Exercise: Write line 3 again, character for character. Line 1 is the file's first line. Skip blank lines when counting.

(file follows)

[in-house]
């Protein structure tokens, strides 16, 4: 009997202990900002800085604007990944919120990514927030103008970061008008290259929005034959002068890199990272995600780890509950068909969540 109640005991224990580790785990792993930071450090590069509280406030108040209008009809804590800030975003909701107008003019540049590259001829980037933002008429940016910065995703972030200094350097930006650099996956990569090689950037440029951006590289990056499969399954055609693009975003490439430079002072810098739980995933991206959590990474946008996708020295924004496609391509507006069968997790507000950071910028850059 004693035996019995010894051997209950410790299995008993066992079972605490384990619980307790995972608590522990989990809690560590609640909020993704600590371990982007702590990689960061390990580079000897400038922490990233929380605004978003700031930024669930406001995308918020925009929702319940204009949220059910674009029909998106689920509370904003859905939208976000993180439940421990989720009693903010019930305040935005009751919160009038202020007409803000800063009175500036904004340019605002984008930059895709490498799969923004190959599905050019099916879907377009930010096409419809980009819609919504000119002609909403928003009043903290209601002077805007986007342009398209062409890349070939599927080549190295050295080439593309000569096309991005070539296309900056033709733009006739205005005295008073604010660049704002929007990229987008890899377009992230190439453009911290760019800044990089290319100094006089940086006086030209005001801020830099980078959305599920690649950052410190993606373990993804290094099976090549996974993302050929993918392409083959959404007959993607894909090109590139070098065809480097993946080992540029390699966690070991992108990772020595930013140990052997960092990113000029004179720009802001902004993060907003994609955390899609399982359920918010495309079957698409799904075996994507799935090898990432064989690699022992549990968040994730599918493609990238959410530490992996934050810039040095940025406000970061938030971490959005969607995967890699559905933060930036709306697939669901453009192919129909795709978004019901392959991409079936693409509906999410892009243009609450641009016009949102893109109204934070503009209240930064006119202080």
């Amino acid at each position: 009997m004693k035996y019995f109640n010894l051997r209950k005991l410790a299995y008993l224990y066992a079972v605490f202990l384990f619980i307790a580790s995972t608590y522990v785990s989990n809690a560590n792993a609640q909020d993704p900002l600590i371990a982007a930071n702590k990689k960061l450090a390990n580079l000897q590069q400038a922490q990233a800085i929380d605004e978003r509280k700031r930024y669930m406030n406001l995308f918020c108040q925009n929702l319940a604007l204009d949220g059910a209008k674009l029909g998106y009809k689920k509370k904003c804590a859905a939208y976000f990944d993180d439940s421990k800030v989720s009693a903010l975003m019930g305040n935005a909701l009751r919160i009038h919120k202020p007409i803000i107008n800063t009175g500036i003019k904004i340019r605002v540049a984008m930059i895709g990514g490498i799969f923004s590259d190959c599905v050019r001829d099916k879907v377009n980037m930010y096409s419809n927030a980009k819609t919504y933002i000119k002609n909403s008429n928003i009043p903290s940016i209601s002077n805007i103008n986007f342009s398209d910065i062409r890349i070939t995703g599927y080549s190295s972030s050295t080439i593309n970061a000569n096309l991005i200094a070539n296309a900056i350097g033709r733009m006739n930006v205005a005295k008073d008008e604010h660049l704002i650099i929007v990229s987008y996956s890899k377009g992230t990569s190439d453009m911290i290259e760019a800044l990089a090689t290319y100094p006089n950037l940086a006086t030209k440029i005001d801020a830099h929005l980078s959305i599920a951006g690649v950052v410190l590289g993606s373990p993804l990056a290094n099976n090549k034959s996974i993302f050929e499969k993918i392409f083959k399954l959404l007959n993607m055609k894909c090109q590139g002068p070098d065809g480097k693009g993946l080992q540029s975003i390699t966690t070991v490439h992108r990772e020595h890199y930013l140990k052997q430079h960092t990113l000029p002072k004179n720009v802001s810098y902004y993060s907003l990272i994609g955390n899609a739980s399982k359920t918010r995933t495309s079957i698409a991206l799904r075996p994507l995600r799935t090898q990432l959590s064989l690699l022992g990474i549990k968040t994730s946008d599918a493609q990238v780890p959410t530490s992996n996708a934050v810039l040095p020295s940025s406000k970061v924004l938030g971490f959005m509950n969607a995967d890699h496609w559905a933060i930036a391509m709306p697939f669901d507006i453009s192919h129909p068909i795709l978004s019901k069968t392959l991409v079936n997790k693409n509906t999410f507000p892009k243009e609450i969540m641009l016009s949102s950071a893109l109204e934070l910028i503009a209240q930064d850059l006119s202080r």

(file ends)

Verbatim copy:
């Amino acid at each position: 009997m004693k035996y019995f109640n010894l051997r209950k005991l410790a299995y008993l224990y066992a079972v605490f202990l384990f619980i307790a580790s995972t608590y522990v785990s989990n809690a560590n792993a609640q909020d993704p900002l600590i371990a982007a930071n702590k990689k960061l450090a390990n580079l000897q590069q400038a922490q990233a800085i929380d605004e978003r509280k700031r930024y669930m406030n406001l995308f918020c108040q925009n929702l319940a604007l204009d949220g059910a209008k674009l029909g998106y009809k689920k509370k904003c804590a859905a939208y976000f990944d993180d439940s421990k800030v989720s009693a903010l975003m019930g305040n935005a909701l009751r919160i009038h919120k202020p007409i803000i107008n800063t009175g500036i003019k904004i340019r605002v540049a984008m930059i895709g990514g490498i799969f923004s590259d190959c599905v050019r001829d099916k879907v377009n980037m930010y096409s419809n927030a980009k819609t919504y933002i000119k002609n909403s008429n928003i009043p903290s940016i209601s002077n805007i103008n986007f342009s398209d910065i062409r890349i070939t995703g599927y080549s190295s972030s050295t080439i593309n970061a000569n096309l991005i200094a070539n296309a900056i350097g033709r733009m006739n930006v205005a005295k008073d008008e604010h660049l704002i650099i929007v990229s987008y996956s890899k377009g992230t990569s190439d453009m911290i290259e760019a800044l990089a090689t290319y100094p006089n950037l940086a006086t030209k440029i005001d801020a830099h929005l980078s959305i599920a951006g690649v950052v410190l590289g993606s373990p993804l990056a290094n099976n090549k034959s996974i993302f050929e499969k993918i392409f083959k399954l959404l007959n993607m055609k894909c090109q590139g002068p070098d065809g480097k693009g993946l080992q540029s975003i390699t966690t070991v490439h992108r990772e020595h890199y930013l140990k052997q430079h960092t990113l000029p002072k004179n720009v802001s810098y902004y993060s907003l990272i994609g955390n899609a739980s399982k359920t918010r995933t495309s079957i698409a991206l799904r075996p994507l995600r799935t090898q990432l959590s064989l690699l022992g990474i549990k968040t994730s946008d599918a493609q990238v780890p959410t530490s992996n996708a934050v810039l040095p020295s940025s406000k970061v924004l938030g971490f959005m509950n969607a995967d890699h496609w559905a933060i930036a391509m709306p697939f669901d507006i453009s192919h129909p068909i795709l978004s019901k069968t392959l991409v079936n997790k693409n509906t999410f507000p892009k243009e609450i969540m641009l016009s949102s950071a893109l109204e934070l910028i503009a209240q930064d850059l006119s202080r």